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Syria: human consequences of war
Earlier this month, I travelled to Lebanon and Syria and saw firsthand the effects this devastating war is having on those who have managed to escape it. Below is an excerpt from an article I wrote for the Independent detailing the human consequences of the war in Syria.
The sheer scale of this crisis is overwhelming. Some 750,000 Syrians have arrived in Lebanon so far. This is a country the size of Munster but with a population of 4.2 million. It is struggling to cope with the influx, but 3,000 refugees arrive each day. Adequate shelter, food, clean water, sanitation and healthcare are all in short supply, but the demand for them increases daily. These are the absolute basics for human survival, and families here are going without.
The needs of the Syrian people – both those still in the country and those who have fled – are simply not being met. The exceptionally difficult circumstances in which they are living consistently fail to make the headlines. With every day that this conflict continues, an entire generation is being relegated to the sidelines, confined to half-lives.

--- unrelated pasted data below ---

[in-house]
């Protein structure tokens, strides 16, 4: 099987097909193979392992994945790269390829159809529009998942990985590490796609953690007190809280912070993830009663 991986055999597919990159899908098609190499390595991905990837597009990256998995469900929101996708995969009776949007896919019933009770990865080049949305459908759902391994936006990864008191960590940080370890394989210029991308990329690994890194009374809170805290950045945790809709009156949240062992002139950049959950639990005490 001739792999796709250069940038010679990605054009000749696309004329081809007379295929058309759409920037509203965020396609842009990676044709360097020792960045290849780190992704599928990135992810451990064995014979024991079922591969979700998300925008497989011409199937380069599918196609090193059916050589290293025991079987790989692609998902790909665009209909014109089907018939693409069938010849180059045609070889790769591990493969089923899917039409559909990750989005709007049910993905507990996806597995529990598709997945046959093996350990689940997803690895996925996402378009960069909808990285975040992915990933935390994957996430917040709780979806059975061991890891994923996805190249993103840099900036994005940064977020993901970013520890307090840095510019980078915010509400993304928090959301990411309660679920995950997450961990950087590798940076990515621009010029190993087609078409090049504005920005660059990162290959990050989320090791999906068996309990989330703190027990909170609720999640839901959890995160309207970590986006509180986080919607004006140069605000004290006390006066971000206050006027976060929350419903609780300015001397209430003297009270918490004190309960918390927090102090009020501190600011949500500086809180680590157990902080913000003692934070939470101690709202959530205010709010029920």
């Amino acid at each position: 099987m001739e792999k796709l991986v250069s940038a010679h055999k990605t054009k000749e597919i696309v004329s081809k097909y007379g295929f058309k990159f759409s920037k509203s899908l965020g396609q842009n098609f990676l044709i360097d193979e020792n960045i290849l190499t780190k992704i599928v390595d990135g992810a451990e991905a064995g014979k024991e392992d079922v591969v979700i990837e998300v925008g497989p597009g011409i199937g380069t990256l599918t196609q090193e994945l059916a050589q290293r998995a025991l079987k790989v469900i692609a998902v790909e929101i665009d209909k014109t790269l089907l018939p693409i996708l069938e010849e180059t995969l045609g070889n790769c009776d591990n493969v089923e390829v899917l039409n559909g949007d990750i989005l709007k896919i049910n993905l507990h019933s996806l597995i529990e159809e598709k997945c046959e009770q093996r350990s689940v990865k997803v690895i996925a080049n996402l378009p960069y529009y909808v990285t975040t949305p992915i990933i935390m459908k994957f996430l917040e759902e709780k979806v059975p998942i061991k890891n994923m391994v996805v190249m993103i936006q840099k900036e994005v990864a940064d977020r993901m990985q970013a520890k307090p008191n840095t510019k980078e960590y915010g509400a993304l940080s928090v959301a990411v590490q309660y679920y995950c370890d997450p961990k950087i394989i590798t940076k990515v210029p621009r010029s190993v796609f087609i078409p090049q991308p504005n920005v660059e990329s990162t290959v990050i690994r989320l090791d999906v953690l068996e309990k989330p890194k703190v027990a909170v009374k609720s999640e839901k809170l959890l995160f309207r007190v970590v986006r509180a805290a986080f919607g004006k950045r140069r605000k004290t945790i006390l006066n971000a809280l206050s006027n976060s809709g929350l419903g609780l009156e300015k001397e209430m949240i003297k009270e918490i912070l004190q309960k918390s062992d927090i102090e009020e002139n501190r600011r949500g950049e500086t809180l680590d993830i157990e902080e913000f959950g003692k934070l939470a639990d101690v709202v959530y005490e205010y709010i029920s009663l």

Ending this horrific war is of course what needs to happen. But how? So far, military support to either side has failed to win a decisive victory and instead front lines are hardening and the consequences of the conflict are now spilling out across the region.
As long as the international community remains divided on this, chances of settlement look marginal at best. We must all urge political leaders to unite behind a resolution. Until they do so, we must talk about the human consequences of a failure to find a peaceful solution to this crisis. The affected civilian population can no longer be ignored.
In the meantime, let us fix what we can – finding funding to meet the immediate and growing needs of both the refugees and host communities. We can start by urging those nations who are supplying lethal aid to warring sides to instead provide humanitarian aid to the growing innocent victims of the war.
This article was reproduced courtesy of the Independent.